As we pass County 12E, we catch this view of Ruby Peak
As we pass over a bridge we stop to enjoy this view below
We catch this view of East Beckwith Mountain a bit farther down the road
We make a stop near Road #706 to read about a trail head here (Lost Lake)
Here is a shot we took of Marcellina Mountain
We catch another view of East Beckwith Mountain as well
For the July 4th holiday Lisa and I decide to skip the traditional activities and head up high into the mountains and when I say high I’m talking over 12,000 feet for a portion of the trip and above 11,000 for other portions.
But, before we get deep into the mountains, we stop back at Bailey, CO to the park and get photos of what I thought was an old RR Wait Station on June 2nd. After taking a few photos and doing some research since we got back, sure enough it is. The below structure is actually what is left of the Glenisle, CO and Grousemont, CO RR Wait Stations that were identical in construction. Both were in such bad shape that to save them they took what was restore-able from both to make a single structure as it looked at both Glenisle and Grousemont.
From there we stop at the top of Kenosha Pass (9,997ft) for a quick break to stretch the legs. I took a quick shot of the reconstructed Wye that sits at the top of the pass since it was easy to see from the highway given the light.
Our primary travel goal of the day is to take three (3) Auto Tours around Alma, CO (Highest Incorporated Municipality in the US at 10,578ft) but nearly all the Tour Auto Signage was getting replaced so it made it tough to know when we reach each place along the tour guide. We started off on the Placer Valley Auto Tour – (Fairplay to Alma) but didn’t find much to take photos of.
We then cut over to the Buckskin Gulch Historic Auto Tour and our first major stop on that route was the old town cemetery that is still used today by Alma. There are many different headstones from days of old and the guide pointed out one related to Thomas Faley that we were able to track down. There were also many military graves here that someone took the time to place a US Flag next to for the holiday (Thank You!) one that was even listed as a Civil War veteran. Here is a photo of Thomas Faley headstone as well as Daniel M Clack of the 2nd Colorado Calvary.
From here we head up higher and find the Hungry Five Mine clinging to the side of the mountain. Don’t be fouled by the telephoto angle, it’s a long way down to the valley floor!!!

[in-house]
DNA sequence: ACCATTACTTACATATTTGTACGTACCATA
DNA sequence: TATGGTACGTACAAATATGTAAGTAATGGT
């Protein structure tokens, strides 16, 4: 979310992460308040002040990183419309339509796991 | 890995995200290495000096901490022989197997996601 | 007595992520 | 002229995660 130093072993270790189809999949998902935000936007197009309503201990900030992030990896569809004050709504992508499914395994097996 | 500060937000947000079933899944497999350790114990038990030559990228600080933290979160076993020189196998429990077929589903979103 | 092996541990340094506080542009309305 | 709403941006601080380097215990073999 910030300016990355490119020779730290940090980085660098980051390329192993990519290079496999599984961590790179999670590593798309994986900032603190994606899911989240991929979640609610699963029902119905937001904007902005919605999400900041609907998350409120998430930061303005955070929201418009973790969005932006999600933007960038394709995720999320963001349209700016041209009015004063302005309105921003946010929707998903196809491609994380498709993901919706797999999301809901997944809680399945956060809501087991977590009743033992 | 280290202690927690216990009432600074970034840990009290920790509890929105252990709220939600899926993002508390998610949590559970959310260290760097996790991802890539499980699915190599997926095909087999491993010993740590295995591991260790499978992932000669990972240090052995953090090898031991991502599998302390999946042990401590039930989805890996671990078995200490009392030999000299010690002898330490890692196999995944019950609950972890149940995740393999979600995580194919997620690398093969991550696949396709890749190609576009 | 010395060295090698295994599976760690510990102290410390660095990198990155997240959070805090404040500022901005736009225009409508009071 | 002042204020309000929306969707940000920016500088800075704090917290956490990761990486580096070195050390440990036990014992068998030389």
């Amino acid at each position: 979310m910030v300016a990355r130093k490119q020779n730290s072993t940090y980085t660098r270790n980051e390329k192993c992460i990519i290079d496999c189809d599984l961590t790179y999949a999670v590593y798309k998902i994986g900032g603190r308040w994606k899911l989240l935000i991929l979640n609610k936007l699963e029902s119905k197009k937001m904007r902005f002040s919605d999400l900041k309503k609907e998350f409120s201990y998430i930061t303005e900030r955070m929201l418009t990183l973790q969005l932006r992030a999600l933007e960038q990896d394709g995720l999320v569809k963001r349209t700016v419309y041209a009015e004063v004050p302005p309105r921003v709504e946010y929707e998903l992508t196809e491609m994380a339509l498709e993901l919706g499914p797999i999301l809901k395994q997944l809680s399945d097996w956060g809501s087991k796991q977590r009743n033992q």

We next spot the Paris Mine which too is hanging off the steep side of the same ridge. Here you can better tell that just below the mine is a vertical rock face that drops and drops and drops some more
On our side of the mountain valley is the Paris Mill that Ore was carried down to via cables. You can tell this historic building is being somewhat taken care of for younger generations to see some day…
We will now reach a turn-off to head up towards Windy Ridge but before we get up there we will find what little is left of the Mineral Park Mine. You can start to tell from this photo that we are nearly at tree line…
We will reach the Bristlecone Pine Scenic Area that was been nearly untouched by logging or mining so these trees here are very old and you can tell what this is called Windy Ridge from their shape. At this point we are also at 11,719ft when we start hiking. From here you can also see Alma far below us…
We turn back down from here to the turn off to head back up towards Kite Lake. At this point we are just below three mountain peak that are above 14,000ft that many hikes come here to hike up. If you are going to take those hikes start really early as you do NOT want to be this high when the afternoon lightning storms hit and have no cover so you become the Lightning Rode. Many a hikers die from lightning at these altitudes.
On the way back down we stop to take a photo of one of the local that call this place home. Nice of him to pose for a few shots. Don’t be fouled by his cute looks, this is one tough / mean critter that rules at this altitude.
From here we will head all the way back down to Fairplay, CO (9,953ft) to have lunch at the Brown Burro which is one of our favorite places to eat in this area.